Conducting a discussion in a noisy place can be challenging when other conversations and background noises interfere with our ability to focus attention on our conversation partner.
How the brain deals with the abundance of sounds in our environments, and prioritizes among them, has been a topic of debate among cognitive neuroscientists for many decades.
Often referred to as the “Cocktail Party Problem”, its central question focuses on whether we can absorb information from a few speakers in parallel, or whether we are limited to understanding speech from only one speaker at a time.
One reason this question is difficult to answer is that attention is an internal state not directly accessible to researchers.
By measuring the brain activity of listeners as they attempt to focus attention on a single speaker and ignore a task-irrelevant one, we can gain insight into the internal operations of attention and how these competing speech stimuli are represented and processed by the brain.
In a study recently published in the journal eLife, researchers from Israel’s Bar-Ilan University set out to explore whether words and phrases are identified linguistically or just represented in the brain as “acoustic noise”, with no further linguistic processing applied.
“Answering this question helps us better understand the capacity and limitations of the human speech-processing system. It also gives insight into how attention helps us deal with the multitude of stimuli in our environments – helping to focus primarily on the task-at-hand, while also monitoring what is happening around us,” says Dr. Elana Zion Golumbic, of Bar-Ilan University’s Gonda (Goldschmied) Multidiciplinary Brain Research Center, who led the study.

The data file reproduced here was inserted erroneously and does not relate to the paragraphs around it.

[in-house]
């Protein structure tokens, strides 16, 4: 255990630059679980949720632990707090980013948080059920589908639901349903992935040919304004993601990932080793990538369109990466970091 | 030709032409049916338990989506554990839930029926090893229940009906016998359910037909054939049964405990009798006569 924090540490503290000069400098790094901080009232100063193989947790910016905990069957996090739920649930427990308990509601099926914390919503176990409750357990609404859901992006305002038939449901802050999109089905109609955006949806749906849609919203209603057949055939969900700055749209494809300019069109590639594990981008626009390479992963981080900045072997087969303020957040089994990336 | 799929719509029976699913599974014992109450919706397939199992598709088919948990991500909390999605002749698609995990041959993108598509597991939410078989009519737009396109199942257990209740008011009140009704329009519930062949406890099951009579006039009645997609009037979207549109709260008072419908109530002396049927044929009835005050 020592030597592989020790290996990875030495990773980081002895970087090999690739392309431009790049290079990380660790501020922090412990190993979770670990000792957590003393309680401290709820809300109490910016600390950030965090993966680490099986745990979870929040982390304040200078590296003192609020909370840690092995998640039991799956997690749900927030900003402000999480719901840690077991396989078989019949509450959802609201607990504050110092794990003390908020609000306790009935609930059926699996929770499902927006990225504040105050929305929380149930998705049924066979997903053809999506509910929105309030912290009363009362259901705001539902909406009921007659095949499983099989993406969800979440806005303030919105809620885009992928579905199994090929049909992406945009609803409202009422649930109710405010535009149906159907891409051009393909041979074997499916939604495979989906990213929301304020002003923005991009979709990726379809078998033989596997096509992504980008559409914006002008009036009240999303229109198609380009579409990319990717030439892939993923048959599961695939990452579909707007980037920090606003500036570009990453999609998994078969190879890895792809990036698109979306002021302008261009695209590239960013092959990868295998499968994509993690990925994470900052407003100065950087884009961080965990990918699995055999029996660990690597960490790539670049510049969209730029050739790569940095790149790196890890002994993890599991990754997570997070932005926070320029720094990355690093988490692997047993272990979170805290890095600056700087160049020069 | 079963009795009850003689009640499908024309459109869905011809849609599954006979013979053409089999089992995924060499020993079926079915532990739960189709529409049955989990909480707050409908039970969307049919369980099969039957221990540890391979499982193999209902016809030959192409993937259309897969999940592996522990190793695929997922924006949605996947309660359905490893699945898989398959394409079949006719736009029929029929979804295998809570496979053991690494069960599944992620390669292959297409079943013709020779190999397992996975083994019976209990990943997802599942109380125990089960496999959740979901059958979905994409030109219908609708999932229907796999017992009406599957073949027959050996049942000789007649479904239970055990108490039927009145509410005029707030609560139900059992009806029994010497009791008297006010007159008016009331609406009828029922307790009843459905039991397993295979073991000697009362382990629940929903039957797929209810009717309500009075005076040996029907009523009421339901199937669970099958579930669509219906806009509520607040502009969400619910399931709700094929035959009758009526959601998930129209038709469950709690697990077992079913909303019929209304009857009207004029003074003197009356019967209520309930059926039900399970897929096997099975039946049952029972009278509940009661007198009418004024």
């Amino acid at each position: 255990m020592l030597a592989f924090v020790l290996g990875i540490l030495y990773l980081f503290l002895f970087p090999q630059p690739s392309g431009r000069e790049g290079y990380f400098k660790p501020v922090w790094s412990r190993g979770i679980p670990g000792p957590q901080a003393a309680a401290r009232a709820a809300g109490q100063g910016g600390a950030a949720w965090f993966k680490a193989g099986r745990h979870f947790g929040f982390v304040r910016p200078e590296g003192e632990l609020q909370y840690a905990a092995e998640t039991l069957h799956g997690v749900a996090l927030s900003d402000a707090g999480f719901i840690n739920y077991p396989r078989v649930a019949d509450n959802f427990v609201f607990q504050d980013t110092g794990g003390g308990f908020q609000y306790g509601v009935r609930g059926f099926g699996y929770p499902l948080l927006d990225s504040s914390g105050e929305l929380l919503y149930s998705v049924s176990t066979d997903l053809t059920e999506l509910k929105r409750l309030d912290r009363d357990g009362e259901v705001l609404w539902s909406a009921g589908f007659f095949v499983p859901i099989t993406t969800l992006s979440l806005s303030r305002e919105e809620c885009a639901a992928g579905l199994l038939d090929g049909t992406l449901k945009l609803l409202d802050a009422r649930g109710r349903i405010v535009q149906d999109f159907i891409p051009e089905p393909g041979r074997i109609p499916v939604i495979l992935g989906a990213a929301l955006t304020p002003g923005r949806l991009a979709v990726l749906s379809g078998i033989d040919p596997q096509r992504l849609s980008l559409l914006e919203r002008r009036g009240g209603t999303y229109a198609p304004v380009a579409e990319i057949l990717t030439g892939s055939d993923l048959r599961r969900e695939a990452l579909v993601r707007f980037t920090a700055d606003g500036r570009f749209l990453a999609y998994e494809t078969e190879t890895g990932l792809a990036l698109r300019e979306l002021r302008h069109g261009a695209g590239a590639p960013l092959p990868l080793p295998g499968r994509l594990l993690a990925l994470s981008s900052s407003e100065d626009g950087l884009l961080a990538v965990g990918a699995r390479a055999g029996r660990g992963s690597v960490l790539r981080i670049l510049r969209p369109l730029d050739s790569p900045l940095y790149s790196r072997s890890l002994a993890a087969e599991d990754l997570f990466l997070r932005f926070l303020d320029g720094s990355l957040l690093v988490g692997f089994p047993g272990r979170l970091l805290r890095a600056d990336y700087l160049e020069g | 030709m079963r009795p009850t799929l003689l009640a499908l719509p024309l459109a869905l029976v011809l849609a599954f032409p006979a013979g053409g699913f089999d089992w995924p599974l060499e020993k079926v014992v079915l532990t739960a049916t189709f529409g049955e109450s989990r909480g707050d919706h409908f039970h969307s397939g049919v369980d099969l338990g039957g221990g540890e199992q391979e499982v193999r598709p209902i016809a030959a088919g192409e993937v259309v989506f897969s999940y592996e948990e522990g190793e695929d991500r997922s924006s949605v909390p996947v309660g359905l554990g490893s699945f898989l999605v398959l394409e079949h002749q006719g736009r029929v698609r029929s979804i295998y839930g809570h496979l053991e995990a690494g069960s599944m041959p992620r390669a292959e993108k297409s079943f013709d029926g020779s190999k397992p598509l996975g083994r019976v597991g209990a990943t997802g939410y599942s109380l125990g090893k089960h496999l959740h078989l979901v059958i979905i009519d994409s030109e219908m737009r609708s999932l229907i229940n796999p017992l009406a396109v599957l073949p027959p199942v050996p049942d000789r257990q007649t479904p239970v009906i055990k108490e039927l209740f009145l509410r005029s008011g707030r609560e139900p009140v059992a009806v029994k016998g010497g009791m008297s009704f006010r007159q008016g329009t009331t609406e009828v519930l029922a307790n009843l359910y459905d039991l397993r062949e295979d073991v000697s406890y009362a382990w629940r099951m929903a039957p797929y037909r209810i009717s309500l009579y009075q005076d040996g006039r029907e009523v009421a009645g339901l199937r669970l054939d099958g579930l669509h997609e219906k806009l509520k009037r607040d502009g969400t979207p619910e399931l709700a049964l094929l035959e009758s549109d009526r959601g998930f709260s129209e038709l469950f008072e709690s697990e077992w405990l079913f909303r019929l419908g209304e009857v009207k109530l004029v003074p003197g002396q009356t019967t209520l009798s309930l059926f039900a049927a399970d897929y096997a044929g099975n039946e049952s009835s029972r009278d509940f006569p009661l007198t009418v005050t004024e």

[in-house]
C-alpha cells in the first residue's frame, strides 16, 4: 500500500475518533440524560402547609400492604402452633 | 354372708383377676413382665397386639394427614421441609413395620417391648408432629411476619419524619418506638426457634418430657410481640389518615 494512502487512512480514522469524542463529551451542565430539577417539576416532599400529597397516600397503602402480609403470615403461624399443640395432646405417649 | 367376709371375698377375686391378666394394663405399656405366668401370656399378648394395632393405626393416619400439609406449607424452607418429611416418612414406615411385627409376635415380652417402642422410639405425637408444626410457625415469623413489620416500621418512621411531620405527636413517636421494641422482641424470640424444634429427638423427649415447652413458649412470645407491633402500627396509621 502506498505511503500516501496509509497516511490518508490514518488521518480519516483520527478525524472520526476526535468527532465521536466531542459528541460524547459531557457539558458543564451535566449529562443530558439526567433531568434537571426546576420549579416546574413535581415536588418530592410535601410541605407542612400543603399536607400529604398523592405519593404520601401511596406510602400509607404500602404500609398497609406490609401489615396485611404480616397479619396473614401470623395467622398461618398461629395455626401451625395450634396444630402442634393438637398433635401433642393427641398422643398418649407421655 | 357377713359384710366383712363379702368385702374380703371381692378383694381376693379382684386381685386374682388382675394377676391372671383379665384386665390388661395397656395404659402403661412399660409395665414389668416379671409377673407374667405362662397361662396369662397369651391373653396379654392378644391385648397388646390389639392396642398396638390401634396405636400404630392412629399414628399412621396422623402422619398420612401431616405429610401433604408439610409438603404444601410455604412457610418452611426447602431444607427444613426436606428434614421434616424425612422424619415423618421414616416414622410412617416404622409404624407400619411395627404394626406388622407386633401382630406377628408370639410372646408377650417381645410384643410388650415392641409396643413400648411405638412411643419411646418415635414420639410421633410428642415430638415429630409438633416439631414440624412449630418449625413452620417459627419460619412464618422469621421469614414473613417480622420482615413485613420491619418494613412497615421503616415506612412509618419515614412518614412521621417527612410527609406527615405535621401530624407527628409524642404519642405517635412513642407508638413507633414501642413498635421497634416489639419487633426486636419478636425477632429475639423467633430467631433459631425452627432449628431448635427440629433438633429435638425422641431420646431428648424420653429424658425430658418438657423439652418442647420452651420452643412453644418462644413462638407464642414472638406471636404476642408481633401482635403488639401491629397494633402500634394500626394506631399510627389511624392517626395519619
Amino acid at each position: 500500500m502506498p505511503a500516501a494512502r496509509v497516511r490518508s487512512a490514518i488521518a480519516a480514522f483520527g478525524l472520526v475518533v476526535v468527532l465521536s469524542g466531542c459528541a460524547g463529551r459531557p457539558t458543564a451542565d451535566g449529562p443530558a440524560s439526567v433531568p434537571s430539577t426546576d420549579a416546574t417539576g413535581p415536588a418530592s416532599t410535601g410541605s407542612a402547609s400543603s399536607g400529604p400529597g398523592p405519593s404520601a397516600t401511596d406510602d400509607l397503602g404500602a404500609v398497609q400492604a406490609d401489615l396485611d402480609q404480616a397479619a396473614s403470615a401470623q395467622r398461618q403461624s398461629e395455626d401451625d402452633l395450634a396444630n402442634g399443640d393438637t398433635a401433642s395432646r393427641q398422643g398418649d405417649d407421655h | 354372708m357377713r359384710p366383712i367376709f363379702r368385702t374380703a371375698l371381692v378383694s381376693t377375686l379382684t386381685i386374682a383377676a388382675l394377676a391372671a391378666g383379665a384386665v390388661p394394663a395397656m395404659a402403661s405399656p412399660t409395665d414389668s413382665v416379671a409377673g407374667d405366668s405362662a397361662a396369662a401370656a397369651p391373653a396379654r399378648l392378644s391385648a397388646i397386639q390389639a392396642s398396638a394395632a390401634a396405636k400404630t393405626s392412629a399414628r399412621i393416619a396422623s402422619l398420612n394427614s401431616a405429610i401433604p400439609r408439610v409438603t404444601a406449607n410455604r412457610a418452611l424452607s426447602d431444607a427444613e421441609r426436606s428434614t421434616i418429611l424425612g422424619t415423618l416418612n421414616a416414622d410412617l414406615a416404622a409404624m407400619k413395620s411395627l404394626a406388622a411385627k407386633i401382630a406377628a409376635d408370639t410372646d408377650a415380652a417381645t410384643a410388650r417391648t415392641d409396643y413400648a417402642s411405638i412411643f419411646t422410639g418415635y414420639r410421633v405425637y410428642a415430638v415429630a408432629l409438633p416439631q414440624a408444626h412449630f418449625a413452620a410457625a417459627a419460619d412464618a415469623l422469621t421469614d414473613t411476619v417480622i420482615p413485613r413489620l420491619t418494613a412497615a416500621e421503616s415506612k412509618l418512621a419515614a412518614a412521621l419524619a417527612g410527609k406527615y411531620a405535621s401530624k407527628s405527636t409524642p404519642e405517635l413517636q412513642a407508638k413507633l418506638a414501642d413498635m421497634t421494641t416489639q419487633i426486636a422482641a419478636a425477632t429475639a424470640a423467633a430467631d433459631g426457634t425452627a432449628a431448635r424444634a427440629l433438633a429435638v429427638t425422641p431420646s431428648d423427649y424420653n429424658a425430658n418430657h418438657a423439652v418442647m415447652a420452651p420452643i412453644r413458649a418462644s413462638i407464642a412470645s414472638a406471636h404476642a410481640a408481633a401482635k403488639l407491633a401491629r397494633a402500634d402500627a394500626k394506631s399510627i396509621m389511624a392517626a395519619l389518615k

Zion Golumbic and team measured brain activity of human listeners as they listened to two speech stimuli, each presented to a different ear. Participants were instructed to focus their attention on the content of one speaker, and to ignore the other.
The researchers found evidence that the so-called unattended speech, generated from background conversations and noise, is processed at both acoustic and linguistic levels, with responses observed in auditory and language-related areas of the brain.
Additionally, they found that the brain response to the attended speaker in language-related brain regions was stronger when it ‘competed’ with other speech (in comparison to non-speech competition).
This suggests that the two speech-inputs compete for the same processing resources, which may underlie the increased listening effort required for staying focused when many people talk at once.
The study contributes to efforts to understand how the brain deals with the abundance of auditory inputs in our environment. It has theoretical implications for how we understand the nature of attentional selection in the brain.
It also carries substantial applicative potential for guiding the design of smart assistive devices to help individuals focus their attention better, or navigate noisy environments.
The methods developed here also provide a useful new approach for testing the basis for individual differences in the ability to focus attention in noisy environments.
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